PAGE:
Marine Institute Open Access Repository >
Marine Institute Community of Research Publications >
Survey Reports >
Acoustic Surveys >
Please use this identifier to cite or link to this item:
|Title: ||Celtic Sea Herring Acoustic Survey, Cruise Report 2009|
|Authors: ||Saunders, R|
|Keywords: ||Celtic Sea|
|Issue Date: ||2009|
|Publisher: ||Marine Institute|
|Citation: ||Saunders, R., O’Donnell, C., Campbell, A., Lynch, K. & Wall, D. "Celtic Sea Herring Acoustic Survey, Cruise Report 2009", Marine Institute 2009|
|Series/Report no.: ||FSS Survey Series;2009/03|
|Abstract: ||In the southwest of Ireland and the Celtic Sea (ICES Divisions VIIaS, g & j), herring are an important commercial species to the pelagic and polyvalent fleet. The local fleet is composed of dry hold polyvalent vessels and a small number of purpose built Refrigerated seawater vessels (RSW). The stock is composed of both autumn and winter
spawning components and the fishery targets pre-spawning and spawning aggregations.
The Irish commercial fishery has historically taken place within 1-20 nmi (nautical miles) of the coast and focused on aggregated schools within the spawning cycle.
In recent years the larger RSW vessels have actively targeted offshore summer feeding
aggregations in the south Celtic Sea. In VIIj, the fishery traditionally begins in mid
September and is concentrated within several miles of the shore including many bays
and inlets. The VIIaS fishery peaks towards the year end in December, but may be
active from mid October depending on location. In VIIg, along the south coast herring are targeted from October to January at a number of known spawning sites and surrounding areas. Overall, the protracted spawning period of the two components extends
from October through to January, with annual variation of up to 3 weeks. Spawning
occurs in successive waves in a number of well known locations including large
scale grounds and small discreet spawning beds. The stock structure and discrimination of herring in this area has been investigated
recently. Hatfield et al. (2007) has shown the Celtic Sea stock to be fairly discrete.
However, it is known that fish in the eastern Celtic Sea recruit from nursery areas in the Irish Sea, returning to the Celtic Sea as young adults (Brophy et al. 2002; Molloy et al., 1993). The stock identity of VIIj herring is less clear, though there is evidence that they have linkages with VIIb and VIaS (ICES, 1994; Grainger, 1978). Molloy (1968) identified possible linkages between young fish in VIIj and those of the Celtic Sea herring. For the purpose of stock assessment and management divisions VIIaS, VIIg and VII j have been combined since 1982. For a period in the 1970s and1980s, larval surveys were conducted for herring in this area. However, since 1989, acoustic surveys have been carried out, and currently are the only tuning indices available for this stock. In the Celtic Sea and VIIj, herring acoustic surveys have been carried out since 1989, and this survey represents the 18th in the overall acoustic series or the fourth in the modified time series. The geographical confines of the annual 21 day survey have been modified in recent years to include areas to the south of the main winter spawning grounds in an effort to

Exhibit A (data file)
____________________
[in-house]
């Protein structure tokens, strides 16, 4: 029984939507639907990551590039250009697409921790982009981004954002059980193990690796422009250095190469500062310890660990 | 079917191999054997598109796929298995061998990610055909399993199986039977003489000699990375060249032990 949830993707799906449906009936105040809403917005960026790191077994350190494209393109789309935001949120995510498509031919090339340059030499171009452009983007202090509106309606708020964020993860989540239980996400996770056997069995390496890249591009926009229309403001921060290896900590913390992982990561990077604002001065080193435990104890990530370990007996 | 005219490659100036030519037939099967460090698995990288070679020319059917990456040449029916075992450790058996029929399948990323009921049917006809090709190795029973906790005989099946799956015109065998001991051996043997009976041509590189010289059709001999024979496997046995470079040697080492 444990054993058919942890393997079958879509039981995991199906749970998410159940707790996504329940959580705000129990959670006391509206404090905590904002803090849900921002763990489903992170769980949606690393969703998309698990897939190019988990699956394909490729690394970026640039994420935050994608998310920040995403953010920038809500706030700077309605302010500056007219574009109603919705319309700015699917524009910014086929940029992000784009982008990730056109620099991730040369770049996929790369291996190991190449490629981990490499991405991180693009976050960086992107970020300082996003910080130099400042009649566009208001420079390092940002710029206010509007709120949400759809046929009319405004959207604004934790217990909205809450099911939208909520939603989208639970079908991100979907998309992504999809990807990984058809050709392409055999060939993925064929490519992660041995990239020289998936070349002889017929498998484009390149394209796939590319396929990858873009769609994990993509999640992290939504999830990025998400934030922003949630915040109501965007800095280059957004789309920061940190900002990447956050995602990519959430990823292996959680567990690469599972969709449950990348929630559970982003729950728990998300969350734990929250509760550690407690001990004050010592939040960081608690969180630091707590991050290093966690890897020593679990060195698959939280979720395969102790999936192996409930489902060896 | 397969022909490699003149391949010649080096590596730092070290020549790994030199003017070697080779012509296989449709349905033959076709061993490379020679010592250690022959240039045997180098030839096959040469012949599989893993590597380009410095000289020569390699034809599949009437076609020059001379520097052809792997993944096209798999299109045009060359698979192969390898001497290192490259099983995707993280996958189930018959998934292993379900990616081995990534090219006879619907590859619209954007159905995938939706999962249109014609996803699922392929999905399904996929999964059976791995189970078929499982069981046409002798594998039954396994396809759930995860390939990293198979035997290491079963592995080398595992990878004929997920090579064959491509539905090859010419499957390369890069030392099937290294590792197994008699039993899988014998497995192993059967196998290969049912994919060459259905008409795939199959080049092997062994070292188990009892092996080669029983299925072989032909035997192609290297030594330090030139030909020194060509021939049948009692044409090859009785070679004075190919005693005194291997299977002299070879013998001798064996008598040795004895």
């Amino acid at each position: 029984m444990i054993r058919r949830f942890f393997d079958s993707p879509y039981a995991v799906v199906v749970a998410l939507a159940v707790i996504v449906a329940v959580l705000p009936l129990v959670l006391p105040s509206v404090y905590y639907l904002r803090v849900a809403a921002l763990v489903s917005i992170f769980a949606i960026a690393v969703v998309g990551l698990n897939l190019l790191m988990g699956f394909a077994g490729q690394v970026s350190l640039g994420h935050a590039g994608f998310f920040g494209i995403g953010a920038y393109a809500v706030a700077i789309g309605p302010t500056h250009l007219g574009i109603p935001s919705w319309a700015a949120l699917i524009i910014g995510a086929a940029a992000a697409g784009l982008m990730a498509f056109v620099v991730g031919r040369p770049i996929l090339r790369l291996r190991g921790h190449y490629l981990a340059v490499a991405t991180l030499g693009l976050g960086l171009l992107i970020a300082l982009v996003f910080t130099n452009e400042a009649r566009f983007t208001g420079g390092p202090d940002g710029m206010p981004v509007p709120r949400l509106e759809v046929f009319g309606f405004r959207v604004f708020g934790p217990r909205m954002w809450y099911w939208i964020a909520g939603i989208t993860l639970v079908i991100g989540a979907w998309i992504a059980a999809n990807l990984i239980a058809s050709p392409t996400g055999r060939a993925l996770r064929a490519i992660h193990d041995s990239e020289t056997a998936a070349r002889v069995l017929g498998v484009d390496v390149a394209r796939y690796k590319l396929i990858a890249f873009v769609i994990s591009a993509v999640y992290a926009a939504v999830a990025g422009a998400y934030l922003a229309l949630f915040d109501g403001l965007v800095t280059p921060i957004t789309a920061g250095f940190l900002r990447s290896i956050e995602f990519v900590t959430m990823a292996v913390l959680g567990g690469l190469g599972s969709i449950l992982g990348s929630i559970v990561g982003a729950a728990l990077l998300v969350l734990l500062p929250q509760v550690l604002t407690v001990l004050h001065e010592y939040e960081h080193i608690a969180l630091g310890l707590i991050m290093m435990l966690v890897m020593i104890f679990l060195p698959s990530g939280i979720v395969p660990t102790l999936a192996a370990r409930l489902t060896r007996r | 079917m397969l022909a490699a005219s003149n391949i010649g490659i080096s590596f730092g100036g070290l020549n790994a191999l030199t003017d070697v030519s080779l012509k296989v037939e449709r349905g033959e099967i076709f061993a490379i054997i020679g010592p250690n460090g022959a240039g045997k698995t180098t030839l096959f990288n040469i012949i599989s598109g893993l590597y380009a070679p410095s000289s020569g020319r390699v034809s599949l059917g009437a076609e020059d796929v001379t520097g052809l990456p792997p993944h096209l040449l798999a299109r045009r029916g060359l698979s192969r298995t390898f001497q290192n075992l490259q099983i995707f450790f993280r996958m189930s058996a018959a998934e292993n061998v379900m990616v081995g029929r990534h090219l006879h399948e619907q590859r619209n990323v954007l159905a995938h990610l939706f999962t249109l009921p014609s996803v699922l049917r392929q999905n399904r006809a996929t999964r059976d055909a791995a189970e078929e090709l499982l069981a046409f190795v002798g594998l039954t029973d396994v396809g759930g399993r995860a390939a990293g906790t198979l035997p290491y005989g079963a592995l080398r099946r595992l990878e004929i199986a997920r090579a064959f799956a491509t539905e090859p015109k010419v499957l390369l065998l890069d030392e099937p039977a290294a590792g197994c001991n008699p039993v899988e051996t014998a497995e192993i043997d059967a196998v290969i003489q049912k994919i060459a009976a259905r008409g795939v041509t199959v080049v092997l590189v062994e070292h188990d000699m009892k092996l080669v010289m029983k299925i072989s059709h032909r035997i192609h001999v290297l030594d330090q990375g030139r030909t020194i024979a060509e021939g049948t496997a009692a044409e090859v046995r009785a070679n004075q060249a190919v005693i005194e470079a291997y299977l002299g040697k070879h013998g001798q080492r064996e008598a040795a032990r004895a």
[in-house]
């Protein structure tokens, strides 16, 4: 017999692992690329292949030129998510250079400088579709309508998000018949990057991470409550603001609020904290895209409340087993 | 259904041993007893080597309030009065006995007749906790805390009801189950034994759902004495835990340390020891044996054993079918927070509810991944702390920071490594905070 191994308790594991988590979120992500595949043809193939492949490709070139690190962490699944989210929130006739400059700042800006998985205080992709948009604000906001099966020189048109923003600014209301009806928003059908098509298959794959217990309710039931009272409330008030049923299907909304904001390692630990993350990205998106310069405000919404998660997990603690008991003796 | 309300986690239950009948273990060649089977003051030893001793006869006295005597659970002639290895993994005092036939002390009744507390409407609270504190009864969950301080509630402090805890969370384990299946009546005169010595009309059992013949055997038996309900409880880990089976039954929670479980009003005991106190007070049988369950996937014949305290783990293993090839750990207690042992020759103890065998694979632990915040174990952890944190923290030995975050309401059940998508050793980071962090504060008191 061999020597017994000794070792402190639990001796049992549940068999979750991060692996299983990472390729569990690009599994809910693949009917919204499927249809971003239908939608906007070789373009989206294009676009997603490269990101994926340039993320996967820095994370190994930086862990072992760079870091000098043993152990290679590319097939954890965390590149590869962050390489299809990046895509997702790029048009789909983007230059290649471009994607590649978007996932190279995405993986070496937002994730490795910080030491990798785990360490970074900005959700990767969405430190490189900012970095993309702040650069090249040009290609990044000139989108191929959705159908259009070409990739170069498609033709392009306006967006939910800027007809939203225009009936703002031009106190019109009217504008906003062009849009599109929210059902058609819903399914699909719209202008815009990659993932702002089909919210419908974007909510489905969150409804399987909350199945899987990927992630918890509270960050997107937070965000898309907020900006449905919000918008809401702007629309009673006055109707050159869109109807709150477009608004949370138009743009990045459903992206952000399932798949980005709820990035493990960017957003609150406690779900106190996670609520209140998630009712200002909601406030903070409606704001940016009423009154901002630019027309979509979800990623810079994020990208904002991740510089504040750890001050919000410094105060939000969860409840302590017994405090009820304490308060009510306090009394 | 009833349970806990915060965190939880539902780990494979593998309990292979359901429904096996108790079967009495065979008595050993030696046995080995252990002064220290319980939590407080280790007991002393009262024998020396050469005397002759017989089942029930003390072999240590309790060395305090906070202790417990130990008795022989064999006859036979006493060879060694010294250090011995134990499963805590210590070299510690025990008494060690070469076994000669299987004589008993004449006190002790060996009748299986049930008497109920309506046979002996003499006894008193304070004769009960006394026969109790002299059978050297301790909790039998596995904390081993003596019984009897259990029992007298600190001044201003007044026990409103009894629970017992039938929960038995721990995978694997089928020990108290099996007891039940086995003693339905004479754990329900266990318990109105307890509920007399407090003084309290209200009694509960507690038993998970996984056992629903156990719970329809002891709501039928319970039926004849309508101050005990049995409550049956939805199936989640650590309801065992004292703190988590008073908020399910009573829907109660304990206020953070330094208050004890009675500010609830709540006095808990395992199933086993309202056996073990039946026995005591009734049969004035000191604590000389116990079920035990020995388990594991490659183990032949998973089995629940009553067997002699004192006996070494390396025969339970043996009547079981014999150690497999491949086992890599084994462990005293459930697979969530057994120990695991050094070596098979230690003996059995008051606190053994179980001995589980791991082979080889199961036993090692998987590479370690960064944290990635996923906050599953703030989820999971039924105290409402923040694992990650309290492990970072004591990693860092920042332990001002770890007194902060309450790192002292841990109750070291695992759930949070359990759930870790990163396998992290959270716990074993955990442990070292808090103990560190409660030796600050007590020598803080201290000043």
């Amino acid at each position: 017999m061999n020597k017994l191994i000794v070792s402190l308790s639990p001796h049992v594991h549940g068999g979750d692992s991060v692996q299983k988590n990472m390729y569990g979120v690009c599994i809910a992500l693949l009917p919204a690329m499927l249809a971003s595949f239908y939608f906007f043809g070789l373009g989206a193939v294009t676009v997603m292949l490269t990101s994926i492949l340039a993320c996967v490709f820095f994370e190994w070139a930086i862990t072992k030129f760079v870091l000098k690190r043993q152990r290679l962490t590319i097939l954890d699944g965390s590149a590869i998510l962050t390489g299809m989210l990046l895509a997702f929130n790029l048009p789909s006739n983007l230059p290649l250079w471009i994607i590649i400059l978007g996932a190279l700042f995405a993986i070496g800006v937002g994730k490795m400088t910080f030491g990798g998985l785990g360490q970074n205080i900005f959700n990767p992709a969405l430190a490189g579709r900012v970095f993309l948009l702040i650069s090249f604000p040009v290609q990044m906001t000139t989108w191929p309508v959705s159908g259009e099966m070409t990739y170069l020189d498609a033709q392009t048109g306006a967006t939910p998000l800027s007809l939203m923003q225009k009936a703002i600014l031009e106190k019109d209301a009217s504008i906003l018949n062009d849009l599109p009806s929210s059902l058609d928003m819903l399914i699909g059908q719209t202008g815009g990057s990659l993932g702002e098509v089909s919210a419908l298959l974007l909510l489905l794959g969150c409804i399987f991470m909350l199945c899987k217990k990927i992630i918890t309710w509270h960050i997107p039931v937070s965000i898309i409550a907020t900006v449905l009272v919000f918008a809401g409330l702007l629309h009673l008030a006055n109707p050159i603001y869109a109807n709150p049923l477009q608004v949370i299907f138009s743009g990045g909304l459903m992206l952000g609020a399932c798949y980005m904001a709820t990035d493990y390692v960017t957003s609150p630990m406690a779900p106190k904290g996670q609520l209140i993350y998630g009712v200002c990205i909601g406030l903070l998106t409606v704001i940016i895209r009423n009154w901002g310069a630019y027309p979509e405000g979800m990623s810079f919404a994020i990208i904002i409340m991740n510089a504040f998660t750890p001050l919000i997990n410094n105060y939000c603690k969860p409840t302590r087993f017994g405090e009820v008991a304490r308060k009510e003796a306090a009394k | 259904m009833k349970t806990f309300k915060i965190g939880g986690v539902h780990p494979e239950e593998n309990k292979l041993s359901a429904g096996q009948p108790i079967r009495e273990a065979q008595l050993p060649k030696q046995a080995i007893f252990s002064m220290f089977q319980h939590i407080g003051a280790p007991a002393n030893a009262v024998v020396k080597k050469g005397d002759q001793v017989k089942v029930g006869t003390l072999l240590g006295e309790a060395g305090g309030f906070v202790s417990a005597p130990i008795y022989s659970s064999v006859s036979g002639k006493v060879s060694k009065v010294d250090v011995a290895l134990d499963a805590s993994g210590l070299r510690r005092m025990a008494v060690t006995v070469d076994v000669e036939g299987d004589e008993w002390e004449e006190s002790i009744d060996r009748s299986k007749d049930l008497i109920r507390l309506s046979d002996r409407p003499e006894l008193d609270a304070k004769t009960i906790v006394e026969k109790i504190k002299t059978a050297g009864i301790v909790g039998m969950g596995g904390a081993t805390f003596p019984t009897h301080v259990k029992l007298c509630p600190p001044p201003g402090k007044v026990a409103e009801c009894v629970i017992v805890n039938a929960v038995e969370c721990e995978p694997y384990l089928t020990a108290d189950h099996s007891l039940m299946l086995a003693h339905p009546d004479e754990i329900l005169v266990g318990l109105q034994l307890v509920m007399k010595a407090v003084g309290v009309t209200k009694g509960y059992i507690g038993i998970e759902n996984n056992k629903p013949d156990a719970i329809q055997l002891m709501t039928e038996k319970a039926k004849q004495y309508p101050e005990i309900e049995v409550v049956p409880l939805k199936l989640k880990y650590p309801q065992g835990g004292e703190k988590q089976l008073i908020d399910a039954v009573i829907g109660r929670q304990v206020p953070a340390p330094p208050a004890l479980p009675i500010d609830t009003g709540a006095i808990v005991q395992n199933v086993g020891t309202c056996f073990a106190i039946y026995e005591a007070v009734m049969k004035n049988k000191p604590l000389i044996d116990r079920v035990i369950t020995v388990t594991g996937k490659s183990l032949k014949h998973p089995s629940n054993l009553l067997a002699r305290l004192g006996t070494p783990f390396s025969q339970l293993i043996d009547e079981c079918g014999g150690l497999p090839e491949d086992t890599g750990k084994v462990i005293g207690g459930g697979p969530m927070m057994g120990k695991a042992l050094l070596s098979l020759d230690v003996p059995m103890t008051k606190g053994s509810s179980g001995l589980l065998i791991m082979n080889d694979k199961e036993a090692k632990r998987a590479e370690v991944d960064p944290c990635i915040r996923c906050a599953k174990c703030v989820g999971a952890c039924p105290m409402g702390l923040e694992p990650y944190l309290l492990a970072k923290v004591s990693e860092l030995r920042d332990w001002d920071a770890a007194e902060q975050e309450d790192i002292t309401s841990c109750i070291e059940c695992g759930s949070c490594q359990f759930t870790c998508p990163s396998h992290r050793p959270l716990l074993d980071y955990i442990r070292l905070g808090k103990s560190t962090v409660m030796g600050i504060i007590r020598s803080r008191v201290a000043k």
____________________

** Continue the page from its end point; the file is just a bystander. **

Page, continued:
identify the whereabouts of winter spawning fish before the annual inshore spawning
migration. Spatial resolution of acoustic transects has been increased over the entire
south coast survey area. The acoustic component of the survey has been further complimented by detailed hydrographic and marine mammal and seabird work programs
first initiated during this survey in 2004.|
|Description: ||Use the URI link below to search the Marine Institute Data Discovery Catalogue for datasets relevant to this report.|
|Appears in Collections:||Acoustic Surveys|
Items in the Marine Institute Open Access Repository are protected by copyright, with all rights reserved, unless otherwise indicated.